These are people who do not believe in the Information Revolution, a form of latter day Luddites. They yearn for a simpler, less complicated life. Often they will cherry pick some technologies, particularly medical advances that they find acceptable, and they ignore historical evidence that societies that do not advance will stagnate and eventually die out. There has always been a minority that holds this opinion, and this has grown as societies become more complex and difficult to understand. On the whole, though, they should not be of any significance.
These are people who accept the existence of the Information Revolution, but who think that it should be strictly controlled and managed so that it only proceeds at a manageable pace. This can be an attractive position as it enables society to assimilate changes. It avoids some of the tensions between the haves and have-nots because, hopefully, the elastic band effect has time to work.
These, like the classic economic libertarians, believe in an unregulated free market in technology. Technological advances will be made in, and owned by, the research laboratories of the global corporations. Smaller companies that make advances will suffer the usual fate, being swallowed up as their owners are made unrefusable offers directly by big corporations or indirectly by private equity companies. Advances made in university departments will still be paid for and owned by those same corporations. New technologies will become available to those at the top; the technologically rich will be the same people as the current economically rich. That technology will trickle down to the poorer sections of society at a rate determined by the rich; some technologies, such as life extension, may remain the sole preserve of the rich and their immediate entourage. Because of the rate at which new technologies will be arriving, the gap between rich and poor, already vast and rapidly increasing, will stretch even further. The dystopian science fiction novels about a split in the human race may prove remarkably prescient.
Like their present day counterparts, these people will believe in fairness and equality. While the market will remain free and entrepreneurs will be encouraged, it will be regulated to avoid the runaway separation of the few from the rest. Where possible research will be carried out in publicly funded institutions and there will be redistribution of technology so that all will benefit equally. Reasonable reward to fund the often very expensive development of new technologies is encouraged. Reasonable reward for those who work hard to further the onward march of human civilisation is encouraged, but the emphasis is on sharing the benefits and the increased standard of living that the new technologies will bring. The incentive to work hard is not so much personal wealth, however it is measured, but the high regard of fellow citizens in a peaceful world. This is probably a bit idealistic considering the point from which we are starting, however there are places where this has worked in the past and is working here. For example in academia, although the pressures of commercialism have entered here, the Open Source Software movement, and help forums covering a wide variety of topics on the Internet. The Gift Economy movement is not very strong as yet, but has many interesting features.
The dichotomy in human society is likely to continue between these last two categories, the technosocialists and the technolibertarians; the other two categories should remain as minorities, though with the caveat that these latter day Luddites may, though small in number, still cause disproportionate amounts of harm. The important feature that we must take away from this is that in a world of constant rapid change, it is keeping up with the new technologies, understanding as well as simply having the opportunity to use them, that is important. Mere monetary wealth, while in a sense an enabler for technological wealth, is not enough and will become increasingly irrelevant. The need for political change is a peculiarly Socialist problem. The Libertarian parties like the Tories have little need for change; they will still believe in small government and letting the market take care of itself. It is the Socialist or socialist-oriented parties that must change their emphasis from redistribution of monetary wealth to redistribution of technological wealth. This will be particularly difficult as, for the moment at least, money remains the common medium of exchange, and the common unit of measurement of wealth. Libertarians will not mind in the least if socialists miss the opportunity to move into the future by clinging to the ideas of the past.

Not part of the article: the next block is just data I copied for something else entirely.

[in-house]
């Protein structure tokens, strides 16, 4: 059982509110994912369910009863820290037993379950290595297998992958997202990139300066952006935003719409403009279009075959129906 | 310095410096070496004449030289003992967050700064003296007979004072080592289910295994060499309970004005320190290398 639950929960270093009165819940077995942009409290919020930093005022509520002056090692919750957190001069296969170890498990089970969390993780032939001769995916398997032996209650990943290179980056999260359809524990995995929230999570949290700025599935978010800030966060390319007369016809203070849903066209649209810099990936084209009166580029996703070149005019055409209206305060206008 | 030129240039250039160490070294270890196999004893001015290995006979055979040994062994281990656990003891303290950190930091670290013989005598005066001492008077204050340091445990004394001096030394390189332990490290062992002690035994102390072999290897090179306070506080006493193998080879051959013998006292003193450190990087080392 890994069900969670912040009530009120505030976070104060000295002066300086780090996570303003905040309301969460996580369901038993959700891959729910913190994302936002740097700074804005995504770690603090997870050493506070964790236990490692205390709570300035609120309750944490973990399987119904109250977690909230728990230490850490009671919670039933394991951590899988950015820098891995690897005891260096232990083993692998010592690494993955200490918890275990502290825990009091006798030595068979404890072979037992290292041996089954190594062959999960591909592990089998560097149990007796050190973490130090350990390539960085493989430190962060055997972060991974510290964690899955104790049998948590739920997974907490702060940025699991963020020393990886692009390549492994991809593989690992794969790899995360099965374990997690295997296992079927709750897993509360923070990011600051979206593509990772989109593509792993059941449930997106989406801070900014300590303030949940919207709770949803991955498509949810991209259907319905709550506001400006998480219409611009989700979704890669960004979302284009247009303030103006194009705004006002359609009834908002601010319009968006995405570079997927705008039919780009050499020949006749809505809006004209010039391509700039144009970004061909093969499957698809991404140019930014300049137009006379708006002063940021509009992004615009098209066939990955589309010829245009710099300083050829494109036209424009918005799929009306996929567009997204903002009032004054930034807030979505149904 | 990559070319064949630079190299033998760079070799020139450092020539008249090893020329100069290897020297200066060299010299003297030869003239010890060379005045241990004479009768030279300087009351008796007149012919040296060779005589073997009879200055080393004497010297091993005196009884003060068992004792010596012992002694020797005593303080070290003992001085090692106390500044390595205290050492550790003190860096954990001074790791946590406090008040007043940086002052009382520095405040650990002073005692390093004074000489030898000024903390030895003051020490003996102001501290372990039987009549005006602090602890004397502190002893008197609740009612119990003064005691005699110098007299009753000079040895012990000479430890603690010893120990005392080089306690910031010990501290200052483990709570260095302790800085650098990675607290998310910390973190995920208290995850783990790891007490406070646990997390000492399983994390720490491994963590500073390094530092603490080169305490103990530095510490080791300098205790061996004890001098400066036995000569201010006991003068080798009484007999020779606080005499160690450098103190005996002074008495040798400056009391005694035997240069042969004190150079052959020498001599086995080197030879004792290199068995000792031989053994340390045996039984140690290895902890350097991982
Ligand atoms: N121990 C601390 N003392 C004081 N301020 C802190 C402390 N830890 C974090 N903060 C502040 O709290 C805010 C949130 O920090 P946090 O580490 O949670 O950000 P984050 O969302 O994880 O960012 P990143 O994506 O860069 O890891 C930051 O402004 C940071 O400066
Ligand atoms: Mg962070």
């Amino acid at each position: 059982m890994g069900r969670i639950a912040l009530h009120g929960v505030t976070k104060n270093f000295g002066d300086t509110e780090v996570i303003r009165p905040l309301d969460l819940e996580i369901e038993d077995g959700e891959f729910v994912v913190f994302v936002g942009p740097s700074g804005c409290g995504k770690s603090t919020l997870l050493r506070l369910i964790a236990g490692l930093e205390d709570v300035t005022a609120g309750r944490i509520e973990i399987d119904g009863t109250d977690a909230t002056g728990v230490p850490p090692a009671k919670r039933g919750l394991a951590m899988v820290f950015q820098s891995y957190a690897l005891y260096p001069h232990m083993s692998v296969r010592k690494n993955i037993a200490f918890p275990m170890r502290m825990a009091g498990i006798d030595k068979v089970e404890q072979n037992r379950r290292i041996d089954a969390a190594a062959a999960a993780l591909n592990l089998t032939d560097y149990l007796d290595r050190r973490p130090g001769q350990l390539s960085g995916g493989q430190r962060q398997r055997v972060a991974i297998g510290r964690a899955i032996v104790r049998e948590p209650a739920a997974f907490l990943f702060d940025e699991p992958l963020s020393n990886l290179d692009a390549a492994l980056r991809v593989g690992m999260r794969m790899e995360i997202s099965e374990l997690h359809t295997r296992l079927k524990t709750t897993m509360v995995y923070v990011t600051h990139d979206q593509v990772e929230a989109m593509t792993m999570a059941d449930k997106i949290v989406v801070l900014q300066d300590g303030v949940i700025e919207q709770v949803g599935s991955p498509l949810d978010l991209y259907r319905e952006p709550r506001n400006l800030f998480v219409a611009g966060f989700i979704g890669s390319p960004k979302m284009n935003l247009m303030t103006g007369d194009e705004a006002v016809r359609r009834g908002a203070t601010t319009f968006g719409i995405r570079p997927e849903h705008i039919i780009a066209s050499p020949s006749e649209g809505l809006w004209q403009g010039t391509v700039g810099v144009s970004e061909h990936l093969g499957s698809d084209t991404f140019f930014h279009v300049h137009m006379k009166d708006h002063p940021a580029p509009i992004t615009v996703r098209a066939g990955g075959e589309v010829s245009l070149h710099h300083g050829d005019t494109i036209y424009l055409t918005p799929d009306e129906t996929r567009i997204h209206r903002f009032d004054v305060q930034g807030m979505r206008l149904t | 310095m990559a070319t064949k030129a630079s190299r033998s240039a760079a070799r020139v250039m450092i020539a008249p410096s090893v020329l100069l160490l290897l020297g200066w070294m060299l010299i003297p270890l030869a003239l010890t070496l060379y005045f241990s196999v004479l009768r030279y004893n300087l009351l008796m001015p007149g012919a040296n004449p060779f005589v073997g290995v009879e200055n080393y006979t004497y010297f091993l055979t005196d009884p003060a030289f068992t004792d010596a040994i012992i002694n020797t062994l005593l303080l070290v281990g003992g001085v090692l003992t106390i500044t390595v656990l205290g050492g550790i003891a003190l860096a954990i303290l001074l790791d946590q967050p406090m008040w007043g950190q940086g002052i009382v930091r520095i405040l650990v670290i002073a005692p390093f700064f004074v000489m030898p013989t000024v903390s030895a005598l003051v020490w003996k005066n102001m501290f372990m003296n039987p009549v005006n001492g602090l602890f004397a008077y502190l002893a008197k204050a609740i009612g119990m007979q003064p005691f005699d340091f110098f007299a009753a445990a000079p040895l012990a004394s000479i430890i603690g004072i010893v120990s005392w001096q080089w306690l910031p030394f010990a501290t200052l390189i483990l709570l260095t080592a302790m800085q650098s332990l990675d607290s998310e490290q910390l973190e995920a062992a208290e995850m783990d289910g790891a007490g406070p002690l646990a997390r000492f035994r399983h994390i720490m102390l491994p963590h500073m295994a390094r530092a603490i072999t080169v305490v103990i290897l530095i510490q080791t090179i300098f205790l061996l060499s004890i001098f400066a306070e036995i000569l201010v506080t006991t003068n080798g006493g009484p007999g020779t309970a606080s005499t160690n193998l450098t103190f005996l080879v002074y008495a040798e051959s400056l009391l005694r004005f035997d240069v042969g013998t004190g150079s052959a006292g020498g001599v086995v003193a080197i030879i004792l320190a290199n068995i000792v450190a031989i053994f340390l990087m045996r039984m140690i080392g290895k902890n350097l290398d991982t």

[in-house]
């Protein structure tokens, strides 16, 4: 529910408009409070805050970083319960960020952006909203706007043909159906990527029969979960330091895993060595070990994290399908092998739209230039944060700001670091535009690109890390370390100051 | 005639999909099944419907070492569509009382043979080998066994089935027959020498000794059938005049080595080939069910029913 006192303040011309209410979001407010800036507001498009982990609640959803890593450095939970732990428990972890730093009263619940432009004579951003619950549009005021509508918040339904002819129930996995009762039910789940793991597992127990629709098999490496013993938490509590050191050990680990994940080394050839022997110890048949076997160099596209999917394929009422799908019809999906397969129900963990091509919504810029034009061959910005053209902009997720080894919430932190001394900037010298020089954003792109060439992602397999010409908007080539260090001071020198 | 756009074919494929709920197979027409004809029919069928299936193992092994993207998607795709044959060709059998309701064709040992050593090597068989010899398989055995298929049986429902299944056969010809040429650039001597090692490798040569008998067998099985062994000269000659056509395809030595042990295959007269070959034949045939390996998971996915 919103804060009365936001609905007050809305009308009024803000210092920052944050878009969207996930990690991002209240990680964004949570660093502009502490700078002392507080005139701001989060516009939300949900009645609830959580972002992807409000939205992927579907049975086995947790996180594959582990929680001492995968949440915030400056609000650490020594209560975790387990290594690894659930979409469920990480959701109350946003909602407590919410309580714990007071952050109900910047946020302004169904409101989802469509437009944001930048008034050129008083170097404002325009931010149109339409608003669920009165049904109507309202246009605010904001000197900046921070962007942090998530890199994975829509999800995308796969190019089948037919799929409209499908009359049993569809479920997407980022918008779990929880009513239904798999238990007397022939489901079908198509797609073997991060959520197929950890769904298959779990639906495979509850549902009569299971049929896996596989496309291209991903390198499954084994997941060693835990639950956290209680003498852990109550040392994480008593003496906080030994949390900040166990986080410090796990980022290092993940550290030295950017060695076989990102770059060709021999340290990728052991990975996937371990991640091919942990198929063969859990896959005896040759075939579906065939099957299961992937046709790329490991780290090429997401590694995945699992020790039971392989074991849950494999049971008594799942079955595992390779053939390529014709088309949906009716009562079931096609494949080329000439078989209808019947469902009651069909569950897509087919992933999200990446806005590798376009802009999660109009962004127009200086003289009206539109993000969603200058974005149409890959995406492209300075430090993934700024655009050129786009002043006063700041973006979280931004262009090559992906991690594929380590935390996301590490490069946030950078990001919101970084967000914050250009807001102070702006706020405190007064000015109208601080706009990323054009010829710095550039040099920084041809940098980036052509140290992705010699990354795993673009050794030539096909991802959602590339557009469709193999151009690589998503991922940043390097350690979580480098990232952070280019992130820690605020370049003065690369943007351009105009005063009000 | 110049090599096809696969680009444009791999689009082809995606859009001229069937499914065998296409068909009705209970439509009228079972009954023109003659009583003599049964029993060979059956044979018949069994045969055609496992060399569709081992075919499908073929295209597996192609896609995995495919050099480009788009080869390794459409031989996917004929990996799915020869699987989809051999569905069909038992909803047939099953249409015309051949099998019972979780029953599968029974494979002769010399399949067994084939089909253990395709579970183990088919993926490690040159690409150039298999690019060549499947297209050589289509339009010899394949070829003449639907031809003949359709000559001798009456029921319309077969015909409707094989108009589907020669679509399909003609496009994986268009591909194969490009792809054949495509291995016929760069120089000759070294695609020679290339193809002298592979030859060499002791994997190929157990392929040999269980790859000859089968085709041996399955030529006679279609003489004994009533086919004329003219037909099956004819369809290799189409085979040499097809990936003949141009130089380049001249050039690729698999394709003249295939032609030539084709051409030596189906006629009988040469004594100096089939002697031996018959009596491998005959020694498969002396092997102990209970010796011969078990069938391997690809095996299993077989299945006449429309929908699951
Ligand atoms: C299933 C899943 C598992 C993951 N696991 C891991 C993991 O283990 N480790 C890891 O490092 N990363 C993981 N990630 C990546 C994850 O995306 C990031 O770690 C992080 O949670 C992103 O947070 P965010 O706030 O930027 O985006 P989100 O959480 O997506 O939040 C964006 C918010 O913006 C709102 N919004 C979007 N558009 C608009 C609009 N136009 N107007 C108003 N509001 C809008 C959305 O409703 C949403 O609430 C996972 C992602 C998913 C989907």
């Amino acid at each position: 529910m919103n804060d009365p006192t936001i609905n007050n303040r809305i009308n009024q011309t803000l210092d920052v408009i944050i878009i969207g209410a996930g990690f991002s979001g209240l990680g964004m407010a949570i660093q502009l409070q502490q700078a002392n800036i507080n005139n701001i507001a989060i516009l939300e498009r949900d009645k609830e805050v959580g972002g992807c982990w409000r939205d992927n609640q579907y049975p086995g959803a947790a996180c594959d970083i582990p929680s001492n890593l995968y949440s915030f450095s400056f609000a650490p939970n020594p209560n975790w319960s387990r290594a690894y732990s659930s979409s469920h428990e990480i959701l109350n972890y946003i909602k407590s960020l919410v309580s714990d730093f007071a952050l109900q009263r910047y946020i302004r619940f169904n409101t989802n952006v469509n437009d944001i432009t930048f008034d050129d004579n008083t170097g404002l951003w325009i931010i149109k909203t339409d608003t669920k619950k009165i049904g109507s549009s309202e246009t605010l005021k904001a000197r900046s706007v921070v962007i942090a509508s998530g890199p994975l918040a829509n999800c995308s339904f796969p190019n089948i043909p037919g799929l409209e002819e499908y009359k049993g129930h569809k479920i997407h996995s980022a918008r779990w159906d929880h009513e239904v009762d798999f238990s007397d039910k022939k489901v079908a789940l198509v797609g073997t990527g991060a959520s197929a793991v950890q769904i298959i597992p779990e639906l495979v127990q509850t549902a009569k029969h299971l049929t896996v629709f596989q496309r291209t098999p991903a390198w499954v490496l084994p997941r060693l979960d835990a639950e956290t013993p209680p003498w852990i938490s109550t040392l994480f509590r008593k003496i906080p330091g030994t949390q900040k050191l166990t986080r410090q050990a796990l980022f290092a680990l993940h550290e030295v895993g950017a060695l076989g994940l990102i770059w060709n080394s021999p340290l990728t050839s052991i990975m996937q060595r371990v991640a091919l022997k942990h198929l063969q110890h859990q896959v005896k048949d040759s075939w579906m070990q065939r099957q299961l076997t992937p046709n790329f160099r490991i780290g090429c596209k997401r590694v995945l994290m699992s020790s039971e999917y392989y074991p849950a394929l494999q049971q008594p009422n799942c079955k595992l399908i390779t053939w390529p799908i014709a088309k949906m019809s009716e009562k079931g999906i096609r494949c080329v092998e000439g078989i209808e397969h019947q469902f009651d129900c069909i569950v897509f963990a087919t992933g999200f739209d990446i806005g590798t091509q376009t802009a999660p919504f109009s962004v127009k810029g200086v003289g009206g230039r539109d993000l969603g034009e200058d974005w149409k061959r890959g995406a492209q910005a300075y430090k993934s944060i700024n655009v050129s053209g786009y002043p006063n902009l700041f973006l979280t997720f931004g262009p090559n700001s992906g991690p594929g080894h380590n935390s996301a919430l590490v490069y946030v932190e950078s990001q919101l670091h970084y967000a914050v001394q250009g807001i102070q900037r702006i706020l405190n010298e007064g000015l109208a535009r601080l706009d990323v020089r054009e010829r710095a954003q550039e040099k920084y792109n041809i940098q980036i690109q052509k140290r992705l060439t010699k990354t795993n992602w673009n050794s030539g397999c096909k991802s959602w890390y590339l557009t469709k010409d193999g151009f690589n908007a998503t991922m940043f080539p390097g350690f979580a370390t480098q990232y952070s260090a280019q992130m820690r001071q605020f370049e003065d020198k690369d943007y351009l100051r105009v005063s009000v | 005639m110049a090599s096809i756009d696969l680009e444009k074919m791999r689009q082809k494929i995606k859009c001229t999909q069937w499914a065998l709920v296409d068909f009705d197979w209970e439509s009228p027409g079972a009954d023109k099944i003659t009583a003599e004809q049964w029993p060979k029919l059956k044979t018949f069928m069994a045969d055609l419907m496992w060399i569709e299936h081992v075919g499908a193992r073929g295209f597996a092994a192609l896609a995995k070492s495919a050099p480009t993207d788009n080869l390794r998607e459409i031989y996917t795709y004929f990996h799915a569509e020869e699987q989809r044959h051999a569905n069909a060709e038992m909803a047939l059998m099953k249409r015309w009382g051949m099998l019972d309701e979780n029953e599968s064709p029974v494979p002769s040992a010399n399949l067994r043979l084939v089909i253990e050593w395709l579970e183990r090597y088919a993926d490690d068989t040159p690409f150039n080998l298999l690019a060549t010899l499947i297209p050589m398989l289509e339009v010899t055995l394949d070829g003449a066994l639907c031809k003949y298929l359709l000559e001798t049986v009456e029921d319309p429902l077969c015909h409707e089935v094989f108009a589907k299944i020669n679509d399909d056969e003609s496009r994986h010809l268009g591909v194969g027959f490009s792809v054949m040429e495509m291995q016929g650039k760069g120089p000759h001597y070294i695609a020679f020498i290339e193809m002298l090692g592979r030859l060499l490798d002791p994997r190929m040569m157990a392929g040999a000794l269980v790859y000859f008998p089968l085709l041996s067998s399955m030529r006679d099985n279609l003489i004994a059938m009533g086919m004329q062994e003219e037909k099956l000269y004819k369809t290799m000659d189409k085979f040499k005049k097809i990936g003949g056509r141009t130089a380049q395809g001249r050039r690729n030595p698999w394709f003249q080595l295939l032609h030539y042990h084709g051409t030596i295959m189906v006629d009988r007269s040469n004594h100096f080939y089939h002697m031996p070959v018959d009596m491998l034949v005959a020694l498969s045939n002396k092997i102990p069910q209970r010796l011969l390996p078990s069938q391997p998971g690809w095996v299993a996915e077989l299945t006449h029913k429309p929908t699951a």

Future Perfect or Future Shock
“May you live in interesting times” — (apocryphally) a traditional Chinese curse
The immediate programs that must be initiated are firstly to push for Internet access for all; not just by provision of suitable hardware and universal high-speed broadband but by emphasising computer literacy and skills for all. It is no good having machines lying idle because people lack the knowledge to use them safely. There must be more international effort to impose security standards. Hardware manufacturers and software producers must include the highest levels of available security by default, and be responsible for preventable security breaches of their systems. There must be much more international cooperation to fight cyber crime and to ensure a safe online public sphere for all; women in particular can be vulnerable. It is not good enough to sit back and say that the perpetrators are in another country, or difficult to trace, and therefore untouchable. Equality of access for all should be the aim, and this cannot be achieved if some groups are subject to the forms of abuse which would not be tolerated in other circumstances.
There must also be a start made towards replacing, or extending, money as the unit of wealth measurement. In a capitalist society it is never going to be possible to expect companies to measure their success in terms of anything other than “the bottom line”. It is, however, unacceptable that the social and ecological costs of a company’s operations, the negative externalities, not be included in those totals. It is difficult to express these type of costs in sheer monetary terms, but this can no longer be accepted as an excuse for not doing it. It cannot be beyond the wit of humankind to develop a system whereby these effects can be measured in a way that makes them comparable with straight financial quantities; they can then be incorporated into “the bottom line” and companies can face the same sanctions for not including them as they do already if they wilfully omit something from their financial reports.